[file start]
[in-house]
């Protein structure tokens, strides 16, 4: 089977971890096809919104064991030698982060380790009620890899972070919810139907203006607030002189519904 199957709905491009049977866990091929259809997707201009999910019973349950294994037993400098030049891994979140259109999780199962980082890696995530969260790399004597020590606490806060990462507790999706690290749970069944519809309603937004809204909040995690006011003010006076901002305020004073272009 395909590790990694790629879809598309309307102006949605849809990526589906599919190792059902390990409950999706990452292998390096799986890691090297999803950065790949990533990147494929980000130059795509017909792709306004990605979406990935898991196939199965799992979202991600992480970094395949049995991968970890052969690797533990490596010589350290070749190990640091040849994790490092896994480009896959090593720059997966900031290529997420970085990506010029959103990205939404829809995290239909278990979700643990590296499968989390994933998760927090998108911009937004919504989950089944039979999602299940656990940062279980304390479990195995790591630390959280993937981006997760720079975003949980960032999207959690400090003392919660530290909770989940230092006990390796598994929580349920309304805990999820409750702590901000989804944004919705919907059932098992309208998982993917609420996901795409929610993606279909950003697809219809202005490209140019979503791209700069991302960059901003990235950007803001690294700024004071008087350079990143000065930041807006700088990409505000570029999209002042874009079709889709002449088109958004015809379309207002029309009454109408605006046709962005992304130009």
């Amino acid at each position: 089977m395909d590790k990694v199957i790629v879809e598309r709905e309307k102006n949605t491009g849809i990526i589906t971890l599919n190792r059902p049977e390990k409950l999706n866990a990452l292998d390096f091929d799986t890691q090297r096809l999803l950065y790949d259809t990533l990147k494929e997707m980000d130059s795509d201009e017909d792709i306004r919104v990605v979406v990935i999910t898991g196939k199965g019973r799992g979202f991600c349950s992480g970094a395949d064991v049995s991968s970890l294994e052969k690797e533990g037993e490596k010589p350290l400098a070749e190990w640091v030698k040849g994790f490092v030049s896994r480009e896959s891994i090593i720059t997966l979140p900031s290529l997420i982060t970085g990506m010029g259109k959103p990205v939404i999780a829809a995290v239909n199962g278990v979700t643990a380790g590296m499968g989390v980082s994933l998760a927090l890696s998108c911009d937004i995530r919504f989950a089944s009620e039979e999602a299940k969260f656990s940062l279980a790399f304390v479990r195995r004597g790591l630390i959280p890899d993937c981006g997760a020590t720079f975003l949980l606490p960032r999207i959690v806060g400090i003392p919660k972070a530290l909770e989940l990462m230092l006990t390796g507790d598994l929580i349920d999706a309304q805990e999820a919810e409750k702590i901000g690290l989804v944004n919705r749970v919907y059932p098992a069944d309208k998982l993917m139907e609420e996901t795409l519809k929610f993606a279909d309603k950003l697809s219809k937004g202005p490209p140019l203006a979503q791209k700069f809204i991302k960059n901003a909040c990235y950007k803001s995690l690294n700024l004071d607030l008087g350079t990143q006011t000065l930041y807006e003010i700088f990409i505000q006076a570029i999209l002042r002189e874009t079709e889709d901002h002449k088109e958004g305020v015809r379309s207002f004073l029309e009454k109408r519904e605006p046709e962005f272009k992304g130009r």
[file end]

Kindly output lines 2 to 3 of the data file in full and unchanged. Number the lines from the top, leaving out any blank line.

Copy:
């Protein structure tokens, strides 16, 4: 089977971890096809919104064991030698982060380790009620890899972070919810139907203006607030002189519904 199957709905491009049977866990091929259809997707201009999910019973349950294994037993400098030049891994979140259109999780199962980082890696995530969260790399004597020590606490806060990462507790999706690290749970069944519809309603937004809204909040995690006011003010006076901002305020004073272009 395909590790990694790629879809598309309307102006949605849809990526589906599919190792059902390990409950999706990452292998390096799986890691090297999803950065790949990533990147494929980000130059795509017909792709306004990605979406990935898991196939199965799992979202991600992480970094395949049995991968970890052969690797533990490596010589350290070749190990640091040849994790490092896994480009896959090593720059997966900031290529997420970085990506010029959103990205939404829809995290239909278990979700643990590296499968989390994933998760927090998108911009937004919504989950089944039979999602299940656990940062279980304390479990195995790591630390959280993937981006997760720079975003949980960032999207959690400090003392919660530290909770989940230092006990390796598994929580349920309304805990999820409750702590901000989804944004919705919907059932098992309208998982993917609420996901795409929610993606279909950003697809219809202005490209140019979503791209700069991302960059901003990235950007803001690294700024004071008087350079990143000065930041807006700088990409505000570029999209002042874009079709889709002449088109958004015809379309207002029309009454109408605006046709962005992304130009």
């Amino acid at each position: 089977m395909d590790k990694v199957i790629v879809e598309r709905e309307k102006n949605t491009g849809i990526i589906t971890l599919n190792r059902p049977e390990k409950l999706n866990a990452l292998d390096f091929d799986t890691q090297r096809l999803l950065y790949d259809t990533l990147k494929e997707m980000d130059s795509d201009e017909d792709i306004r919104v990605v979406v990935i999910t898991g196939k199965g019973r799992g979202f991600c349950s992480g970094a395949d064991v049995s991968s970890l294994e052969k690797e533990g037993e490596k010589p350290l400098a070749e190990w640091v030698k040849g994790f490092v030049s896994r480009e896959s891994i090593i720059t997966l979140p900031s290529l997420i982060t970085g990506m010029g259109k959103p990205v939404i999780a829809a995290v239909n199962g278990v979700t643990a380790g590296m499968g989390v980082s994933l998760a927090l890696s998108c911009d937004i995530r919504f989950a089944s009620e039979e999602a299940k969260f656990s940062l279980a790399f304390v479990r195995r004597g790591l630390i959280p890899d993937c981006g997760a020590t720079f975003l949980l606490p960032r999207i959690v806060g400090i003392p919660k972070a530290l909770e989940l990462m230092l006990t390796g507790d598994l929580i349920d999706a309304q805990e999820a919810e409750k702590i901000g690290l989804v944004n919705r749970v919907y059932p098992a069944d309208k998982l993917m139907e609420e996901t795409l519809k929610f993606a279909d309603k950003l697809s219809k937004g202005p490209p140019l203006a979503q791209k700069f809204i991302k960059n901003a909040c990235y950007k803001s995690l690294n700024l004071d607030l008087g350079t990143q006011t000065l930041y807006e003010i700088f990409i505000q006076a570029i999209l002042r002189e874009t079709e889709d901002h002449k088109e958004g305020v015809r379309s207002f004073l029309e009454k109408r519904e605006p046709e962005f272009k992304g130009r």